LN (pronounced Ellen) is an old friend of Burt’s and obvious hippy in most senses of the word. Upon first setting eyes on her (Maggie Gyllenhaal), we find her breastfeeding her child with her other watching close-by. Verona later offering to get groceries for dinner and returning with a stroller as a gift after hearing of her not having owned one. Her reason: “I love my babies, why would I want to push them away?” Actually, Gyllenhaal’s character may have been the funniest because of how genuine it was. Her and husband Roderick (Josh Hamilton) were able to play off one another so well and Burt’s final reaction to their lifestyle being outright amusing as he finds himself so fed up at this point. Their next visit finds them in Montreal which seems to easily take the lead. Tom (Chris Messina) and Munch (Melanie Lynskey) have a seemingly loving household with their foster children. Regularly going out and otherwise fulfilled with what they are given in life. Except it would seem Munch’s inability to birth their own child has cast a shadow over the couple, having had yet another miscarriage just days prior; their fifth. In a very sincere and real moment we see how well the smiles were able to hide any indication of such with Messina giving a great speech on what it took to make a family. How you had to be so much better than you ever thought, be willing to make a family out of what you’ve been given.
What I have yet to mention concerning the two being that Verona had refused to marry Burt, deeming it unnecessary. Promising to never leave him, though no matter how often asked, politely declining. They do end up making one last stop at Burt’s brothers after learning of his wife having left him, unsure of what to tell his daughter. Once they get to Miami Courtney (Paul Schneider) says he thought that 5 days would be long enough to suggest being on a trip but after those days came, found himself unsure of what to say next. Explaining to Burt how he would have to spend every waking moment trying to reconstruct a normal life but that his little girl would always be without her mother. After this point the two return home and have discussed in full detail by this point of what they promised to one another and how they would turn out to be different. Which is a great and happy thought but just as unlikely, If I’m only being as real as I can on the subject. To feel as though you could or would never impose any of your beliefs and ways onto your child may seem unlikely. We all have “issues” or something about ourselves that may need tuning, in some aspect. What if that exact thing is what you end up pushing onto your child? Or what if the complete opposite occurred and because your busy making a life for you and your child, fail to notice them and be a part of their lives that would be beneficial to them. I don’t mean to turn this into something else; there are just a lot of “heavy” topics that are mildly discussed. While perhaps funny for entertainment purposes, are each wrong in their own as much as they feel right. It’s after this point in the film that they eventually realize as long as they love one another and are with one another, that it was all they needed. Isn’t that special?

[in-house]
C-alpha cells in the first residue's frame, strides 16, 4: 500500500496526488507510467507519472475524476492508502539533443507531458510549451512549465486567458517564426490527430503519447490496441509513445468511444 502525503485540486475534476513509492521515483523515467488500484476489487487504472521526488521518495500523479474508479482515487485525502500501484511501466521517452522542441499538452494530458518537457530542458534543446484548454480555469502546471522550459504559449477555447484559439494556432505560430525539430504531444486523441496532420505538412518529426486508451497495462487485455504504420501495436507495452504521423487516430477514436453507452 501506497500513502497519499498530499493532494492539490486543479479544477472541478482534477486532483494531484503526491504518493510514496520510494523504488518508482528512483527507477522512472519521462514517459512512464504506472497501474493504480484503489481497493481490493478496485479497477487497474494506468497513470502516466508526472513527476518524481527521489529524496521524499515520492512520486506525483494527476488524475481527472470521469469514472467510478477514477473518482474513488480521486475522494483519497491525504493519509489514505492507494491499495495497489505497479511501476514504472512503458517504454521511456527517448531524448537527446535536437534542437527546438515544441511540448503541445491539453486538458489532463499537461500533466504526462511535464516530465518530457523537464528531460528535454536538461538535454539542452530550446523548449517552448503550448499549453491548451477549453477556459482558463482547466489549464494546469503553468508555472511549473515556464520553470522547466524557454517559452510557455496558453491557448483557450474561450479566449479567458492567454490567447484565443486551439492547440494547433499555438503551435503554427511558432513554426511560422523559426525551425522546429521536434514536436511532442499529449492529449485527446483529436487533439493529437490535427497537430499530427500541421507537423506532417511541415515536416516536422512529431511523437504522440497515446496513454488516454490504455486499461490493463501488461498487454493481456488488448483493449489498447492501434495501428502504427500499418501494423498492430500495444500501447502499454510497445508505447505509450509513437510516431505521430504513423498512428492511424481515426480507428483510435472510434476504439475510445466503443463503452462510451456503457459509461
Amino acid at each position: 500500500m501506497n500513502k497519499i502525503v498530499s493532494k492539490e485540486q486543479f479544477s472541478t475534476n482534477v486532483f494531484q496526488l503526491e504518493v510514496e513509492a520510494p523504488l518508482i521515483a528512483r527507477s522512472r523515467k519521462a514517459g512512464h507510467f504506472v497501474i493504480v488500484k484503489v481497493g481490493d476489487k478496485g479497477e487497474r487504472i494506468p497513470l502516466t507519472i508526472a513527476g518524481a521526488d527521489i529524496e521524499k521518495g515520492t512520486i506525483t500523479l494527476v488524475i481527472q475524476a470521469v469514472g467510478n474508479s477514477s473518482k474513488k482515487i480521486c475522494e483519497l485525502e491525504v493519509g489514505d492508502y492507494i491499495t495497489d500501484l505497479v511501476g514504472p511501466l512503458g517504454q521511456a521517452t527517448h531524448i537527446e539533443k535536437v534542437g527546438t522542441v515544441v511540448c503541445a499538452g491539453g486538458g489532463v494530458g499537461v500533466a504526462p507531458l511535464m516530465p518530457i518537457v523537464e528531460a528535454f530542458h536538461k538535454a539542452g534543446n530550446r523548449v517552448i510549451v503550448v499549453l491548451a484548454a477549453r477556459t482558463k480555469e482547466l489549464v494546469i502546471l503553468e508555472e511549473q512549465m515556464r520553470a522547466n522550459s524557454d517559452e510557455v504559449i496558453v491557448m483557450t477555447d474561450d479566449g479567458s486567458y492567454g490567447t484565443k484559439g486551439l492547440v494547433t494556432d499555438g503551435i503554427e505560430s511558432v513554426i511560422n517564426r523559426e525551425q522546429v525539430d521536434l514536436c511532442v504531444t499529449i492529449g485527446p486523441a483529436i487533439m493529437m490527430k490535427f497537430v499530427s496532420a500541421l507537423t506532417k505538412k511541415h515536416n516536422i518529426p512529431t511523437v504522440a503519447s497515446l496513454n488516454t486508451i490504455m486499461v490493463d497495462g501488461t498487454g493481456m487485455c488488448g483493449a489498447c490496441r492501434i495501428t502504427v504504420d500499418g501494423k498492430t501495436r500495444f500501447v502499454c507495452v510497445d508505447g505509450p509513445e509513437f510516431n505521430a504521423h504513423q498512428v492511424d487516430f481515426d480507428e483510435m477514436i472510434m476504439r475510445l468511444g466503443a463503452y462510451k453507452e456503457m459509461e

Such a great cast was chosen as well. Everyone involved in the project was able to do its script justice and breath a bit of their own breath into each part. From the small bit concerning Burt’s parents, played by Catherine O’Hara and Jeff Daniels, down to a random interaction with a boy named Beckett. “Babies like to breathe, and they’re good at hiding it. I put a pillow over a baby. I thought she wasn’t breathing, but she was. She was sneaky, but I’ll try again.” The delivery of that kid was great. As far as the relationship between Burt and Verona; I thought they worked very well with one another, I just wasn’t sure if I could actually see them together. They did seem to have a language all their own and way of speaking with the other which I liked. John Krasinski has great comedic timing, I just worry of it being non-changing because of how particular it is. Having been a fan of Maya Rudolph’s from her involvement in SNL, I just as equally have been a fan of her slow transition into film. Overall a film that has the undertones of a romantic comedy with the wit and truth used to finding in other lighthearted independent films.